So, what are the lessons that we can learn from this? There are a few:

I think one of the bigger ones is the age old lesson about not throwing stones in glass houses. In this case some rather large stones got thrown and they seem to have broken a lot of glass. National, Mr Bridges, Mr Ross have all come away with damaged glass houses.

The discussion around the state of Mr Ross’s mental health has varied hugely. From those trying to show a degree of understanding and rightfully calling for decorum to those throwing more fuel on the fire, such as Whale Oil blogger Cameron Slater, we have seen a voting public fascinated and repelled at the same time. Perhaps the lesson out of this is to learn to show a degree of dignity and class when discussing mental health – if you cannot say anything constructive, don’t say anything at all.

The third one, which at this moment probably applies most to Mr Bridges, is damage control. His was not the best and it might in part explain his dismal poll rating in the latest 1 News Colmar Brunton poll. It showed that an election today would give Labour and the Greens a comfortable majority and with New Zealand First 68 seats in Parliament or 56% of the seats. National would have 51 seats and the A.C.T. Party the remaining one seat. On preferred Prime Minister, Mr Bridges is well down, having slumped to 7% whilst Labour leader Jacinda Ardern rises to an all time high of 42%.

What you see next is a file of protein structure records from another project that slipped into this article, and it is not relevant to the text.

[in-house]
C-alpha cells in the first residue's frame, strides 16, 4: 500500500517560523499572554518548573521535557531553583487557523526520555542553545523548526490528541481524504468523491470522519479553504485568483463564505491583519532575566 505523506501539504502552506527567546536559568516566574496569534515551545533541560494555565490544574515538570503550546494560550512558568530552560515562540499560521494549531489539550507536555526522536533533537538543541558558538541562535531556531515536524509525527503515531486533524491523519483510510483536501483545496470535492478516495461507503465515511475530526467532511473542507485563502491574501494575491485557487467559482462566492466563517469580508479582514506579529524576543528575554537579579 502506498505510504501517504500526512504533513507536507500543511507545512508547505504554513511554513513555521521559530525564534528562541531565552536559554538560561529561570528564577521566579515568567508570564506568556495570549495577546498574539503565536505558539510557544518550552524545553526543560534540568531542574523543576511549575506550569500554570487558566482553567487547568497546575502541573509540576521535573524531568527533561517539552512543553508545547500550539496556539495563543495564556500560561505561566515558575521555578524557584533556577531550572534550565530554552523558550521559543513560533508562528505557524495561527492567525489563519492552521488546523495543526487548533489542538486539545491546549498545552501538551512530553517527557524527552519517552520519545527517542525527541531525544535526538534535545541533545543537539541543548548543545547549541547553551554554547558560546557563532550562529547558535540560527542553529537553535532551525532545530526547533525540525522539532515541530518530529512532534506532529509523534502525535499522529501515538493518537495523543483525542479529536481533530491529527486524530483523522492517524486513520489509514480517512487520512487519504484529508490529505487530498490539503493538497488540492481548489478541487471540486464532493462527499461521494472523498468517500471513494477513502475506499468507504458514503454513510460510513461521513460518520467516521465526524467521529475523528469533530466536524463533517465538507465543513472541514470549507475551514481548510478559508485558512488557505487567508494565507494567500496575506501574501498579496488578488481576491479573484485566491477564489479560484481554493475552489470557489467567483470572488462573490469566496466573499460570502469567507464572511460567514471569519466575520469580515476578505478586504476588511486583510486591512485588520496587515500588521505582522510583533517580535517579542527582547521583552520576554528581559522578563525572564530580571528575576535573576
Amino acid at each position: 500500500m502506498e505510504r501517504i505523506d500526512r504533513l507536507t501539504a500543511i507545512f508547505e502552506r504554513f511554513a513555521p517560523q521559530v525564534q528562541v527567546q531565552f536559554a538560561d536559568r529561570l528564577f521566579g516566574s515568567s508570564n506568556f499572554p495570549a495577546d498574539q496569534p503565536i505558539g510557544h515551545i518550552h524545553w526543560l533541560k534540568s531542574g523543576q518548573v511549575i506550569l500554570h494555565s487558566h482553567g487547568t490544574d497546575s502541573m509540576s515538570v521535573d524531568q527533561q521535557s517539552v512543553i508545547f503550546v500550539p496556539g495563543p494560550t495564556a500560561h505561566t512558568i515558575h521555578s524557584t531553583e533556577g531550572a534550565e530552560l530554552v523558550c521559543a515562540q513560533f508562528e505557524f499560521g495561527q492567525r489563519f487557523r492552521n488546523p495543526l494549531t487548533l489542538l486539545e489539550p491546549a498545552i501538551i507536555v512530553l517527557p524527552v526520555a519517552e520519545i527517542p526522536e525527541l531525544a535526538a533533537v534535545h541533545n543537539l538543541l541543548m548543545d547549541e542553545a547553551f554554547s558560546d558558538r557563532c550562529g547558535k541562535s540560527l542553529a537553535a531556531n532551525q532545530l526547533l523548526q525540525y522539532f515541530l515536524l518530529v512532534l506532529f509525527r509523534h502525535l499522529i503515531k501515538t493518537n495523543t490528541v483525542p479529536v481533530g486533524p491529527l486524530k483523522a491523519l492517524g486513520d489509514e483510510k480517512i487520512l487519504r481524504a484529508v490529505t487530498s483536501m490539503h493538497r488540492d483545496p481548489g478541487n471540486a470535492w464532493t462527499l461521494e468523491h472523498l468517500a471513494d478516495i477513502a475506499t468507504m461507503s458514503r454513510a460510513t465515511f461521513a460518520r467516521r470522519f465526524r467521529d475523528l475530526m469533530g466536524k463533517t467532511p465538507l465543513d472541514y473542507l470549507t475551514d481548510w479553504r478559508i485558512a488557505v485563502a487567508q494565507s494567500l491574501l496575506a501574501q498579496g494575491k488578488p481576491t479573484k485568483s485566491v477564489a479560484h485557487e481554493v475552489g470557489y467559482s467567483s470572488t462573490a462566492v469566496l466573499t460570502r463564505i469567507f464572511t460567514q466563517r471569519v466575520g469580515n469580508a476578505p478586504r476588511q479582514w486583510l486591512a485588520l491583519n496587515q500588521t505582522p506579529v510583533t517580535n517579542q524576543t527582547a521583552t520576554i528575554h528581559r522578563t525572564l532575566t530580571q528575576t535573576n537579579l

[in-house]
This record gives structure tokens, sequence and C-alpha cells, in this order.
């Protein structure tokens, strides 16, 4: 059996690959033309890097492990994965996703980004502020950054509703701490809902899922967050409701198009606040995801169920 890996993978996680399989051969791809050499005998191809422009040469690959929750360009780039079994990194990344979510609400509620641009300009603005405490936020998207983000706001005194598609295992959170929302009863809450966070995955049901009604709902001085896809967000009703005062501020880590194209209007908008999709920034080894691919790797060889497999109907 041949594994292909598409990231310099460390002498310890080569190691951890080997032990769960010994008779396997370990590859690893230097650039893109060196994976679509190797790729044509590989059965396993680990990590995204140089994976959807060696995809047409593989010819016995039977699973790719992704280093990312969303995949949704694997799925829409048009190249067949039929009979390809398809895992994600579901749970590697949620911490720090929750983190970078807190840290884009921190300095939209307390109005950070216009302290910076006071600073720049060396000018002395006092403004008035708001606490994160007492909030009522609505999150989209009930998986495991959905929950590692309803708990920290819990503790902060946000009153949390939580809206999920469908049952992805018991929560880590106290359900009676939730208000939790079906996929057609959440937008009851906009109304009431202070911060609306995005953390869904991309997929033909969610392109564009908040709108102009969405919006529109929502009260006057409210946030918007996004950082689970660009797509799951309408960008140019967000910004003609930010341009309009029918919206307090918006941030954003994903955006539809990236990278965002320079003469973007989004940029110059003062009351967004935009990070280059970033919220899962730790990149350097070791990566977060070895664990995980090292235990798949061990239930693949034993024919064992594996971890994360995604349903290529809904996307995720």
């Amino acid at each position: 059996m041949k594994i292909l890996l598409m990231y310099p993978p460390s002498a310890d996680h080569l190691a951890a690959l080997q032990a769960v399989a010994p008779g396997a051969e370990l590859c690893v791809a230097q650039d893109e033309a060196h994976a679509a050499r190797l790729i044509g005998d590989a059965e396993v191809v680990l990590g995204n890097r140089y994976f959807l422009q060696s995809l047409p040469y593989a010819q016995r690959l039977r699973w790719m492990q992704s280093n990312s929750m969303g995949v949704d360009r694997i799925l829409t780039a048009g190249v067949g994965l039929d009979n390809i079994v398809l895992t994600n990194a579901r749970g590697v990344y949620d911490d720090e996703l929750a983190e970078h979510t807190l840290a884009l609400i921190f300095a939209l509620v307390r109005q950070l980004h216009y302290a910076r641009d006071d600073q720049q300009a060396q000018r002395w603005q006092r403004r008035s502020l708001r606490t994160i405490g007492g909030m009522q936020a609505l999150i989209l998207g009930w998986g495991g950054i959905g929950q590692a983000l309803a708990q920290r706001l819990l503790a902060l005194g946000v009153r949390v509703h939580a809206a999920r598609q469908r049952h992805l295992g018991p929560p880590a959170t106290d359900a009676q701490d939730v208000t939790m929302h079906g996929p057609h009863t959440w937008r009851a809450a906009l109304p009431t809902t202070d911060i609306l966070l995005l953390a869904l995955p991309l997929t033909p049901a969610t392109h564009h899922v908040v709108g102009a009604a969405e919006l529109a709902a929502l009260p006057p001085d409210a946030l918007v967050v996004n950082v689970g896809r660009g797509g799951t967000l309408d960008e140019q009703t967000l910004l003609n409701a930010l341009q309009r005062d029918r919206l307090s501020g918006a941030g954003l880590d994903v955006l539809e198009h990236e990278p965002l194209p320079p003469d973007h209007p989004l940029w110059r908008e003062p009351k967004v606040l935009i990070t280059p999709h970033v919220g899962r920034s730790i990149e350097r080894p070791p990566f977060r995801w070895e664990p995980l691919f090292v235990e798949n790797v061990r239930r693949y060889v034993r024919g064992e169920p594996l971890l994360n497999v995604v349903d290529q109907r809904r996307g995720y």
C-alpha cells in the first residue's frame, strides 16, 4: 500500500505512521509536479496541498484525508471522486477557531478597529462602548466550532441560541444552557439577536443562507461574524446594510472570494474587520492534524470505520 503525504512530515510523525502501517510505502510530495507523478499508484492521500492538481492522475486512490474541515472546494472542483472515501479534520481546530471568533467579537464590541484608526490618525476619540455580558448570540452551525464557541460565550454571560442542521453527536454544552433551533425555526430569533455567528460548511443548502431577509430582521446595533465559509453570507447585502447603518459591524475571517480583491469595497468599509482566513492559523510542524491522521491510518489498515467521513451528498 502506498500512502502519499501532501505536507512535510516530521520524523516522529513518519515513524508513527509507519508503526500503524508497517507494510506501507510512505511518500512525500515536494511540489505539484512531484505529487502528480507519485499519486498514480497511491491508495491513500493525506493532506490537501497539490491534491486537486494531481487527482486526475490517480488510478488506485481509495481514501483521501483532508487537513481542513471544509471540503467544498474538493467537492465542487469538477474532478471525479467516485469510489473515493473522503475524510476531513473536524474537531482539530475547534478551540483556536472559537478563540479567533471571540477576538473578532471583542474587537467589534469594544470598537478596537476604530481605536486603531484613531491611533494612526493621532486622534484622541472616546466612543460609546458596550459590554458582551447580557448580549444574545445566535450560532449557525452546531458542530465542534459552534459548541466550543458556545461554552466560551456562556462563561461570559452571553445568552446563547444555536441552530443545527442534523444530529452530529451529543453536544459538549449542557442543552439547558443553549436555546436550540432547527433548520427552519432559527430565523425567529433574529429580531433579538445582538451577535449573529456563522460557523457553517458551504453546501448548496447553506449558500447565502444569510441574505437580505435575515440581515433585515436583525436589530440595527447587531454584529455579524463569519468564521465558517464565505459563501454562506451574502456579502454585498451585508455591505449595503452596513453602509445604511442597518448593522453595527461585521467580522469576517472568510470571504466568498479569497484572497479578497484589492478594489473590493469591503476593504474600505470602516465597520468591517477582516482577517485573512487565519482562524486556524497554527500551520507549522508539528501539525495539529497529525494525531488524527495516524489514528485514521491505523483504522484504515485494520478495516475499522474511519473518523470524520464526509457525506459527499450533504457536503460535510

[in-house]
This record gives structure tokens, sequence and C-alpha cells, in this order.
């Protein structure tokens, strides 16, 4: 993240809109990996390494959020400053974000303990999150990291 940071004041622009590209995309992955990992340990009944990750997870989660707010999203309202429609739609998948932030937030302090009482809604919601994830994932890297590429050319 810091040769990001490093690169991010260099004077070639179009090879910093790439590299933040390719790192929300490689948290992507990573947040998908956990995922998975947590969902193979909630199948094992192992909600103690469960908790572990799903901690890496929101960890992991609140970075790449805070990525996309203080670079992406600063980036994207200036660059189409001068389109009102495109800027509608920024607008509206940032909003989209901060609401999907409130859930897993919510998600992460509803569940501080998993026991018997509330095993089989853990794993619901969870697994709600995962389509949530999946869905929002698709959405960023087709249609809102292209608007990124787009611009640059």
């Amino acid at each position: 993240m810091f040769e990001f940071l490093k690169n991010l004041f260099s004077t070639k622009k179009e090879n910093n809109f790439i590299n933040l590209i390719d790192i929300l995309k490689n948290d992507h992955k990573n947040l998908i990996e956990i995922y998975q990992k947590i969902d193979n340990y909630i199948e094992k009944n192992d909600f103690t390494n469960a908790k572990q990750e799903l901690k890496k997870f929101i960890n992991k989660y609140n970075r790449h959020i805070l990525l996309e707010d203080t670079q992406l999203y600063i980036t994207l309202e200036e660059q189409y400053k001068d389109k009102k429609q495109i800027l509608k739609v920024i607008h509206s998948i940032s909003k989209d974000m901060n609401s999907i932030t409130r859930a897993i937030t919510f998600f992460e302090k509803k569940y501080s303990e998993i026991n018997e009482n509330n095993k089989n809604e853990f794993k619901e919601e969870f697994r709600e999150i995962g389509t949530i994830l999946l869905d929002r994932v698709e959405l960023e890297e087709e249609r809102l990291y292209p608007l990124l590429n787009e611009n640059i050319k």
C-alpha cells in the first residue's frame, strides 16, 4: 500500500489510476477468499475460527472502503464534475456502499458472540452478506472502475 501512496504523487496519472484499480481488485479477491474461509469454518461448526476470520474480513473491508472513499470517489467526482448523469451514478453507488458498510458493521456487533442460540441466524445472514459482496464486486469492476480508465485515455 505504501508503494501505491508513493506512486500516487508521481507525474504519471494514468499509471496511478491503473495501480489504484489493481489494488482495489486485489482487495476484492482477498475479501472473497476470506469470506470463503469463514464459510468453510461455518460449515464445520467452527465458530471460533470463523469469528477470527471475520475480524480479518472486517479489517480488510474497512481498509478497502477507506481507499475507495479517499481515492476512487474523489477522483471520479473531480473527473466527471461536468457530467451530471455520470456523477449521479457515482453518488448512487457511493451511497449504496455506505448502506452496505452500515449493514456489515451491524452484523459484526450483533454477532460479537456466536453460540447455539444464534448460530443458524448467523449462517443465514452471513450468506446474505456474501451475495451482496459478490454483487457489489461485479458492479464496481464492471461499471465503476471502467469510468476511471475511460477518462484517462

As the second week of this saga progresses, with more announcements surely to come about any other leaks – damaging or not – the National Party will be in full on damage control. A.C.T. will be watching on disgruntled and hopefully disgusted with what they have seen in their ally, whilst the governing benches will be getting on with the task of running New Zealand.

Banning plastic bags tackles small part of a big problem


Yesterday the Government announced that New Zealand would phase out plastic bags within 12 months. The announcement, which was made by Prime Minister Jacinda Ardern and Associate Minister for the Environment Eugenie Sage comes amid a growing backlash against single use plastics.

The announcement, whilst welcome is in some respects more of a feel good measure. Whilst single use plastic bags are a very visible part of the plastics problem in New Zealand, in terms of the larger waste issue, plastic bags are a relative minor issue. Paper, glass, wood, materials such as polystyrene and so forth will continue to get dumped in landfills or recycled at negligible rates. Electronic waste will continue to go into landfills at between 72,000 and 85,000 tons per annum with only 1% of that being recycled.